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Letters from an alumni about Lost languages in the February 11, 2004, issue

February 29, 2004

Within the necessary trivia of Class Notes and athletic results, there are moments of subtle beauty. Three cheers for Elizabeth Seay '90, a fine piece of writing on an often neglected subject which concerns us all . Indeed her "words carry information the way cups carry liquid." Bravo!

Peter Wells Watkins '54
Washington, D.C.

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February 23, 2004

The recent article by Elizabeth Seay ’90, regarding lost languages was fascinating reading. I found poetry in her reference to the Micmac language of Canada, where trees are named by the “sound the wind makes when it blows through them.” Our languages are our metaphors, and each seems to offer us something special about the human perception of the world. I thank Ms. Seay for the lessons she is teaching through her research.

And in that regard I was interested to learn from the Washington Post the other day about the international sister-cities program. It was founded in 1956 by President Dwight D. Eisenhower in the hope that the personal relationships fostered through global affiliations would lessen the chance of international conflicts. The term “sister” city (as in “equals”), however doesn’t translate effectively in China, where there is no word for sisters who are equal. One must be either the big sister, the other sister, or the little sister. So in China, a different term is used. Language says so much about us, and as Ms. Seay points out, there is “accidental poetry found in the ordinary speech of another language.”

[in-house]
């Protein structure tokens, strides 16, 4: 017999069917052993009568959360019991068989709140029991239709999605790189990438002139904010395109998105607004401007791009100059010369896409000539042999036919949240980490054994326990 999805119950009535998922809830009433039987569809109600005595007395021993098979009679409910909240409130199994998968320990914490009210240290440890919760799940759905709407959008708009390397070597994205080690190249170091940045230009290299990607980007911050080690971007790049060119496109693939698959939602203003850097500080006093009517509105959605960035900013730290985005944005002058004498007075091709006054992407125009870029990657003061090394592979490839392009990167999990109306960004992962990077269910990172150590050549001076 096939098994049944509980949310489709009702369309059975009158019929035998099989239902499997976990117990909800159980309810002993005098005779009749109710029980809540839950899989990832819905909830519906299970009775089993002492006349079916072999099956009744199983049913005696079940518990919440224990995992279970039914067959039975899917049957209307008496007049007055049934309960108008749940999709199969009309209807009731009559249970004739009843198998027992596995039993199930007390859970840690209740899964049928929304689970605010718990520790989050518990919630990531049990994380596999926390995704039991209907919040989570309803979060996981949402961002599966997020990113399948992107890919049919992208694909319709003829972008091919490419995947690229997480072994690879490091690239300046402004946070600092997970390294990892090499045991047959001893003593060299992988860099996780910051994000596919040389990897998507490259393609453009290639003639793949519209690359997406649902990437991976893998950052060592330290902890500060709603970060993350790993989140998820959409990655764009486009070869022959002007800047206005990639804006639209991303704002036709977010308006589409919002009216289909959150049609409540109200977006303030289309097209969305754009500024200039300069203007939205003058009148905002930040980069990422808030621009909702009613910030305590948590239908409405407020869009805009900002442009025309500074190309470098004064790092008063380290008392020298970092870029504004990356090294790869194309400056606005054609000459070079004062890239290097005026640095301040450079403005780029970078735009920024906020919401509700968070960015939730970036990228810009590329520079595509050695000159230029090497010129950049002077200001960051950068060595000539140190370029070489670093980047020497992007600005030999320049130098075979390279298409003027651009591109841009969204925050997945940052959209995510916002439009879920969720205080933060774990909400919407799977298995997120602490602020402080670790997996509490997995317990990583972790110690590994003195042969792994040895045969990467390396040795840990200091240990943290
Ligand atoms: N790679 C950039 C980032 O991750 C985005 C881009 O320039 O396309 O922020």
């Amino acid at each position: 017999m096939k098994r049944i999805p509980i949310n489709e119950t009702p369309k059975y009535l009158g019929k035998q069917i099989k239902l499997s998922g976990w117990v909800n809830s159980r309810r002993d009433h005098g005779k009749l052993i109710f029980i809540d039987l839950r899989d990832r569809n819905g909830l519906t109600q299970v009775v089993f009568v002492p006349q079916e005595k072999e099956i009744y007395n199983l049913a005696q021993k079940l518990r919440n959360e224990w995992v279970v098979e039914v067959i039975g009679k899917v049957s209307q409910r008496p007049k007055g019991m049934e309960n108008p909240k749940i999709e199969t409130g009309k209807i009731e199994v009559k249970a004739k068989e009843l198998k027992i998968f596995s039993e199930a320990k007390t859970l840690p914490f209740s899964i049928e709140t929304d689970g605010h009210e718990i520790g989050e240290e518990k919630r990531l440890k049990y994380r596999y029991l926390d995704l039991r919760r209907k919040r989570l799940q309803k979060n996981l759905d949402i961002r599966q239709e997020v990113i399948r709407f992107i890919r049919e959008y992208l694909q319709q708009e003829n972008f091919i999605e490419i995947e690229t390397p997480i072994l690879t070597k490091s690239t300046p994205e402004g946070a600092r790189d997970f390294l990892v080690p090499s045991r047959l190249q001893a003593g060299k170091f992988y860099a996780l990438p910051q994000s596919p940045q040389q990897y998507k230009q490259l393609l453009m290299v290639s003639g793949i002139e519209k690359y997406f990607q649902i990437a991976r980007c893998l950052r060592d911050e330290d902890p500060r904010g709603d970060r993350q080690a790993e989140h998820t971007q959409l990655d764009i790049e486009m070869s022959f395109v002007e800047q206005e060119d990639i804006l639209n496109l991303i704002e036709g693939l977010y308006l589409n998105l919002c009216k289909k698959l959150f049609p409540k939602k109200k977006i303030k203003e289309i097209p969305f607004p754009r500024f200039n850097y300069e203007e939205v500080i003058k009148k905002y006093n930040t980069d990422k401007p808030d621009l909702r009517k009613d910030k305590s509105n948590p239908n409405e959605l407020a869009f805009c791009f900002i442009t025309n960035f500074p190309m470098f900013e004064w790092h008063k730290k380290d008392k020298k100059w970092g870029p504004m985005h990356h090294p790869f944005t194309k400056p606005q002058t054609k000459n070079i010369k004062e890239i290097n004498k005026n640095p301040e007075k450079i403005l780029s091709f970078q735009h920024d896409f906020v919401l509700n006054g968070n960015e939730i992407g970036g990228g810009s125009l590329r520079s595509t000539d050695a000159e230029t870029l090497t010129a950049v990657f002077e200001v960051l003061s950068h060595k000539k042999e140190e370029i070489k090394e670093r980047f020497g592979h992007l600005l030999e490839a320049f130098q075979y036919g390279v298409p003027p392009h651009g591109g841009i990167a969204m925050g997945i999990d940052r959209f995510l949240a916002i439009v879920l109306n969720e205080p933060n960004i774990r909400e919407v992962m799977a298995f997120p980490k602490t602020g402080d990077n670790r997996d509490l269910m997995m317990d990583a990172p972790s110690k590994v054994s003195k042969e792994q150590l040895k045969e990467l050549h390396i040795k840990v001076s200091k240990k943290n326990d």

Rocky Semmes ‘79
Alexandria, Va.

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